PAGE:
Millions of dirty secrets, 60,000 documents

Millions of dirty secrets, 60,000 documents

Hacking cases around the world are on the rise. Everyday we hear of a new local or national government website being hacked. Last month alone, California, Syria, Israel and Turkish authorities were hacked. RedHack group hacked the online data sharing portal of Turkey’s Higher Education Council yesterday morning, leaking thousands of cables related to corruption investigations in universities.

RedHack is a Turkey-based hacker group who has digitally invaded several official websites, including those of the Religious Affairs Council, Interior Ministry and Turkish Airlines.

“The cables include corruption investigations in Giresun, Istanbul, Hacettepe, Adnan Menderes and Uludağ Universities. We will keep on releasing more,” the hacker group said.

Some of the leaked cables included facts about land sale plans in Atatürk Orman Çiftliği, an Ankara park established by order of Mustafa Kemal Atatürk, Turkey’s first president; transaction details regarding money transfers between Uludağ University and a private bank; and a sum of roughly 700,000 euros unaccounted for by Istanbul University. There was also a document regarding Giresun University and payments completed by the university’s administration for research machinery that was never installed. The administration paid 665,000 Turkish Lira in total. In a separate purchase by the university, instead of the needed 83 different machines, the whole of government funding was paid in exchange for only nine items, costing 2.83 million lira, meaning that the budget allotted for 83 items was spent on only nine of them, leaving the university broke but still in need of 74 devices.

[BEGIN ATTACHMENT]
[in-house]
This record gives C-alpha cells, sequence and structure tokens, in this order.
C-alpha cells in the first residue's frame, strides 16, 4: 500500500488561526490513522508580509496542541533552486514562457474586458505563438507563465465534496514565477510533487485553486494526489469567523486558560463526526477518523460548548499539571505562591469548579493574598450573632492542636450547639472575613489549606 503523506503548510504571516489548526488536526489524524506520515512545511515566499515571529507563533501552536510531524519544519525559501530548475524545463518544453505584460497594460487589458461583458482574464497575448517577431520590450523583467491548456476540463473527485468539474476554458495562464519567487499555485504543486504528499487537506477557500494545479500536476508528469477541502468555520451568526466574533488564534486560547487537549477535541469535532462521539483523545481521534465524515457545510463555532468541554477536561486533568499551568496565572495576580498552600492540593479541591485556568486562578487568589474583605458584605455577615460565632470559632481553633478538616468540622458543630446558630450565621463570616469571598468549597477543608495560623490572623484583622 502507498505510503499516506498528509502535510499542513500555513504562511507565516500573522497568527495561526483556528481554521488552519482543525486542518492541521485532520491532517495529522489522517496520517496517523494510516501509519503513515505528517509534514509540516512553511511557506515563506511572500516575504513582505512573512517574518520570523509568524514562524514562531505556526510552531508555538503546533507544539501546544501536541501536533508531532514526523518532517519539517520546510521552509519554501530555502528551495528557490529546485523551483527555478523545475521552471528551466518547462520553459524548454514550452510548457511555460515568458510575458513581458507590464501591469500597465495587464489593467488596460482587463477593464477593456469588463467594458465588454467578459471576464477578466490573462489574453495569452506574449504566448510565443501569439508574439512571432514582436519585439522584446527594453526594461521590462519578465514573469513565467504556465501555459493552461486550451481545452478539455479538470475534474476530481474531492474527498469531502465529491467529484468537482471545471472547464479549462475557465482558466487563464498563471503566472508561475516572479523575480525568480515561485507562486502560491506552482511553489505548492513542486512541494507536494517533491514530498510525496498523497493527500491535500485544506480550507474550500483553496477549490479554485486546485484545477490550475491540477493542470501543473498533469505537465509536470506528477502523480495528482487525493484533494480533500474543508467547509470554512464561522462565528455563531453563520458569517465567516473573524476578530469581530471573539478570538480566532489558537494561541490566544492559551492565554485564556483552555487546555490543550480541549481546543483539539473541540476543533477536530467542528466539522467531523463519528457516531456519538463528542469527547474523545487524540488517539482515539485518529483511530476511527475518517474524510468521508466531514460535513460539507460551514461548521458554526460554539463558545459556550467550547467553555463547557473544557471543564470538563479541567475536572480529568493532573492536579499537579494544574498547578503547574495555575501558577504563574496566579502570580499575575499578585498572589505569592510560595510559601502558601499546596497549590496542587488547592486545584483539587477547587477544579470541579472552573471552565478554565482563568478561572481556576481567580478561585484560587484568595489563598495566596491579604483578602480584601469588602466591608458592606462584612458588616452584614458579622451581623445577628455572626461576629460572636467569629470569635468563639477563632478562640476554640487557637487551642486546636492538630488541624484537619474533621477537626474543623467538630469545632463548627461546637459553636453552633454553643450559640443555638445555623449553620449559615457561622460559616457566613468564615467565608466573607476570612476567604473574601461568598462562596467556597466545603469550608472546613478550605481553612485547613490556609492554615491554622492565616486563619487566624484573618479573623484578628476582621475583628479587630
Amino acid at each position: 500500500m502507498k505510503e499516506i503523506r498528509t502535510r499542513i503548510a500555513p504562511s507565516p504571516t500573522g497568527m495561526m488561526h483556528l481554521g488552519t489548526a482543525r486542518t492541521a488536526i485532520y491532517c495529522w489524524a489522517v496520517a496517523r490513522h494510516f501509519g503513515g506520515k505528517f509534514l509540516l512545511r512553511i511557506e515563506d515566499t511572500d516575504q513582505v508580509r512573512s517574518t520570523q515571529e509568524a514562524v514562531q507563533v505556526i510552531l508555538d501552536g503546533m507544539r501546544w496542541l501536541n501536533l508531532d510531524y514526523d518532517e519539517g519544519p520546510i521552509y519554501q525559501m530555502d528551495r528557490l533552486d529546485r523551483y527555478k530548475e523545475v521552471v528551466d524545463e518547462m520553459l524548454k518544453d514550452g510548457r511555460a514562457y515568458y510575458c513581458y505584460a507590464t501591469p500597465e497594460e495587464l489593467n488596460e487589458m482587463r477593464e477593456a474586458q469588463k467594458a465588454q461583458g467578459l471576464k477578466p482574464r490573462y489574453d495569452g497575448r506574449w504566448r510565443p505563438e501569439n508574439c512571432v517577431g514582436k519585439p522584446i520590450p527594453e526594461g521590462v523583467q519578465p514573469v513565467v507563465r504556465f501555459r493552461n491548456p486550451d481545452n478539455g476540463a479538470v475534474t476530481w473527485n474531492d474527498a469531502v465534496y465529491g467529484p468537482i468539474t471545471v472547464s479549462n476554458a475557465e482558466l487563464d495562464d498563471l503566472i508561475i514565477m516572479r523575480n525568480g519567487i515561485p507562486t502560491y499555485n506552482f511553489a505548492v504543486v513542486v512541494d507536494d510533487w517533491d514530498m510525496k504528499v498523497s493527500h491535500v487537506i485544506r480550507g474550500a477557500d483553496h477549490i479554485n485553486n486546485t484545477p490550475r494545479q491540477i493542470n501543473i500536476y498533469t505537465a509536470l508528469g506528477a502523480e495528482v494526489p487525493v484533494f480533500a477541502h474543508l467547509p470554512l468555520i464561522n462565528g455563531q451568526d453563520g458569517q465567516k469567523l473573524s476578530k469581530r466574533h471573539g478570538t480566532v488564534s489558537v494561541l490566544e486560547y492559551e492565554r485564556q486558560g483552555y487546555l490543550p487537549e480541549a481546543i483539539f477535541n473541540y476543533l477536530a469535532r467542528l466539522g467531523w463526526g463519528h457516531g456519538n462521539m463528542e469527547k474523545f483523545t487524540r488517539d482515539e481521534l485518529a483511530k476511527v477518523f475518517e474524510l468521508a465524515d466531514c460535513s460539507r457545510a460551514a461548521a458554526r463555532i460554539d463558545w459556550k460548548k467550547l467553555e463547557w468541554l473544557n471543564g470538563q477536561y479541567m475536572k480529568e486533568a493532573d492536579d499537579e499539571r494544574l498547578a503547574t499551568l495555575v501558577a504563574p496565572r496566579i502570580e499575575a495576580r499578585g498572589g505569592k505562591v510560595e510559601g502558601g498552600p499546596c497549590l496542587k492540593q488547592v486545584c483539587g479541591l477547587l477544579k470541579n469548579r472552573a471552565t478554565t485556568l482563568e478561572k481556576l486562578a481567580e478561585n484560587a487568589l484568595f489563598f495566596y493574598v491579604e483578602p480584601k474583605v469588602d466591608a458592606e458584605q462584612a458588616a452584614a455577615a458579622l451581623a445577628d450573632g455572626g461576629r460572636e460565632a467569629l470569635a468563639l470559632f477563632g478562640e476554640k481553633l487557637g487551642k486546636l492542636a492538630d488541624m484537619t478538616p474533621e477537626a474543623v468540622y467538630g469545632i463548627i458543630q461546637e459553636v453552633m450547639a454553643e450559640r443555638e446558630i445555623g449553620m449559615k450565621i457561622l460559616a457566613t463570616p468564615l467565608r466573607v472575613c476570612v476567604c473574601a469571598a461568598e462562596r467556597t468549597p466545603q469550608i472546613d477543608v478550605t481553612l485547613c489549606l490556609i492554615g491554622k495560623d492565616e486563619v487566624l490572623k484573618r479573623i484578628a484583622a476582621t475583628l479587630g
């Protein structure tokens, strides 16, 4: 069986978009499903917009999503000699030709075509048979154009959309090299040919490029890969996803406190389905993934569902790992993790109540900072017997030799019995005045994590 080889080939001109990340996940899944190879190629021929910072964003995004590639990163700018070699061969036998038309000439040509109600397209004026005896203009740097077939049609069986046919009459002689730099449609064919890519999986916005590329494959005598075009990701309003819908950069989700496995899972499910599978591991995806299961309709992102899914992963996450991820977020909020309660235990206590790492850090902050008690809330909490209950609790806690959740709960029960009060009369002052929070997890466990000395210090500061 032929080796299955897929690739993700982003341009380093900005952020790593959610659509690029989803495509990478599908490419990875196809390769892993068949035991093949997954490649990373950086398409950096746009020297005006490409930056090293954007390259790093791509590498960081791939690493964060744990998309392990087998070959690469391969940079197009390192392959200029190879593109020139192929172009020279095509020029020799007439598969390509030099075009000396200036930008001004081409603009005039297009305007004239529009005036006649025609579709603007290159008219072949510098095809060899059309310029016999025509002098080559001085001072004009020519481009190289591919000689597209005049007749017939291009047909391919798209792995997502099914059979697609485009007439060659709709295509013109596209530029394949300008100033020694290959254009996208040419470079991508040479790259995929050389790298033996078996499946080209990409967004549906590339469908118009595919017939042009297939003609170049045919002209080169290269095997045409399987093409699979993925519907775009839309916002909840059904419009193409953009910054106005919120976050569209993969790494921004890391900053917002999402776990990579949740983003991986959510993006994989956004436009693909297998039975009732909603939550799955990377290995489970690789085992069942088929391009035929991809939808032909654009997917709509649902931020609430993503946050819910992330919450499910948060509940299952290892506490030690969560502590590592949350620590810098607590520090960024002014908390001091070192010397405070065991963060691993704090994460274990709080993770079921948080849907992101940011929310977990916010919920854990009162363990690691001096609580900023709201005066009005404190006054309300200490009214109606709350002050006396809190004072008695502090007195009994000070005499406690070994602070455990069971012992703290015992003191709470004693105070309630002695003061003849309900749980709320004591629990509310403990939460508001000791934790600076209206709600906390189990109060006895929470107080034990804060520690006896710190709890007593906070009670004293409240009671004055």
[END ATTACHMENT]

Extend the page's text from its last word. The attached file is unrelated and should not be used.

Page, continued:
This is the second time that RedHack has targeted the higher education council’s website, as last week saw the sub-domain of the council’s website hacked and taken offline for the same cause.

Twitter played a pivotal, although indirect role in this case as the hackers’ hashtag topped the list of trending topics worldwide, but couldn’t be found on the list for Turkey. Right after news of the hack broke thousands protested Twitter and the social networking website reinstalled the hashtag as number one on both lists.

This story shows us that the Internet and social media is not about showing the world what you eat or your feet sunk into the sand on a sunny beach. It’s the new frontier of political warfare. Governments are increasing pressure on executives of social media giants, forcing them to take a difficult position. If they fold to a government’s demand they face losing popularity among users and a new social media startup can easily replace them. So what they try to do is balance government pressure with the public pressure. If the public fails to raise its voice against a particular issue, I believe that social networking websites obey governments. If, as was the case with the redhack hashtag, the public creates an uproar, than they side with them. It seems spineless but this is the reality.